09  In Italy, five suspended museum directors have been temporarily reinstated by the nation’s highest administrative court.

(via The Art Newspaper)

Italy’s Council of State overruled a regional court decision from May that had dismissed the group of directors—all of whom had been appointed by the Italian government as part of a plan to rejuvenate the country’s ailing museum system. Following this latest ruling, the five directors have temporarily returned to work; a full hearing by the Council of State will take place in October. The lower court had previously ruled that the appointments were not made transparently, noting that several interviews were conducted “behind closed doors” without proper oversight. The directors expressed relief at the suspension of this ruling by the Council of State, noting that they were happy to get back to work.

10  Almost every staffer at the Boulder Museum of Contemporary Art resigned last week, in what has been framed as either a power grab gone awry or a protest over poor labor conditions.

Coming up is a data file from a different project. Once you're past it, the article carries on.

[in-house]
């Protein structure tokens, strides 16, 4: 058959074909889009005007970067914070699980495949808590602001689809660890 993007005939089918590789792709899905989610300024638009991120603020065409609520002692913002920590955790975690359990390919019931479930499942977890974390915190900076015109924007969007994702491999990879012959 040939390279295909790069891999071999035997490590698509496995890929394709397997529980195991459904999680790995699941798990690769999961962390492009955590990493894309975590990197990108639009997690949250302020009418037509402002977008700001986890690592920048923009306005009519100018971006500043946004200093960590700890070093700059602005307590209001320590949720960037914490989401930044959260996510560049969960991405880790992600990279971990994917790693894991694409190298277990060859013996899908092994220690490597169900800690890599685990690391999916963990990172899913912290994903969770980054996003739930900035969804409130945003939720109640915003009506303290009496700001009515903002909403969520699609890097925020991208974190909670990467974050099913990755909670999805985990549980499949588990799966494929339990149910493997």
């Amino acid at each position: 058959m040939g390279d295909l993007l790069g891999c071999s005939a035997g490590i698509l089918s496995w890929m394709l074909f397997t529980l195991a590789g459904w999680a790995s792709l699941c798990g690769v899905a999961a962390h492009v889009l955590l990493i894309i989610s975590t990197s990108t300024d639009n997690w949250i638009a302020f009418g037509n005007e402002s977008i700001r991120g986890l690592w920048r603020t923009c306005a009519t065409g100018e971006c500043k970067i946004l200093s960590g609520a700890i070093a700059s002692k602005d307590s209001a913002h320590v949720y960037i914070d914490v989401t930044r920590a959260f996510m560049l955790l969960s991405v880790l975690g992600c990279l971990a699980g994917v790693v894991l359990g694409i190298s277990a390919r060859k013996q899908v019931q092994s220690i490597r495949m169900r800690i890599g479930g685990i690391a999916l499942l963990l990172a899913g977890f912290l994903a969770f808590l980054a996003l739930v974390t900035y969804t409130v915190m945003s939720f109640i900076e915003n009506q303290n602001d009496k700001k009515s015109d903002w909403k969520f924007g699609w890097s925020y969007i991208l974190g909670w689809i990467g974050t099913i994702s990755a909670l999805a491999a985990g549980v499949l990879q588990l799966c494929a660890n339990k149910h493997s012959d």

(via the New York Times)

On June 13th, 14 employees—five full-time, two part-time, and seven on contract—quit their jobs at the museum. According to staffers, the mass departure was a result of financial mismanagement and unfair labor practices. “How many organizations expect employees to work for 10- to 12-hour shifts without even a single 15-minute break?” one former employee wrote in her resignation letter. “How many institutions expect someone who makes less than $14/hr to be on call 24/7 for operational, managerial and executive assistant demands?” The museum board countered with the conclusions of an external investigator, who on June 6th noted that “there is no basis to the allegations concerning labor law violations and mistreatment of staff.” One board member claimed that the employee resignations were the result of a few instigators—a statement that former museum staffers have forcefully rejected.

Artsy Editors

Cover image: The Impressionist and Modern Art Evening Sale at Sotheby's on June 21 in London. Courtesy of Sotheby's London.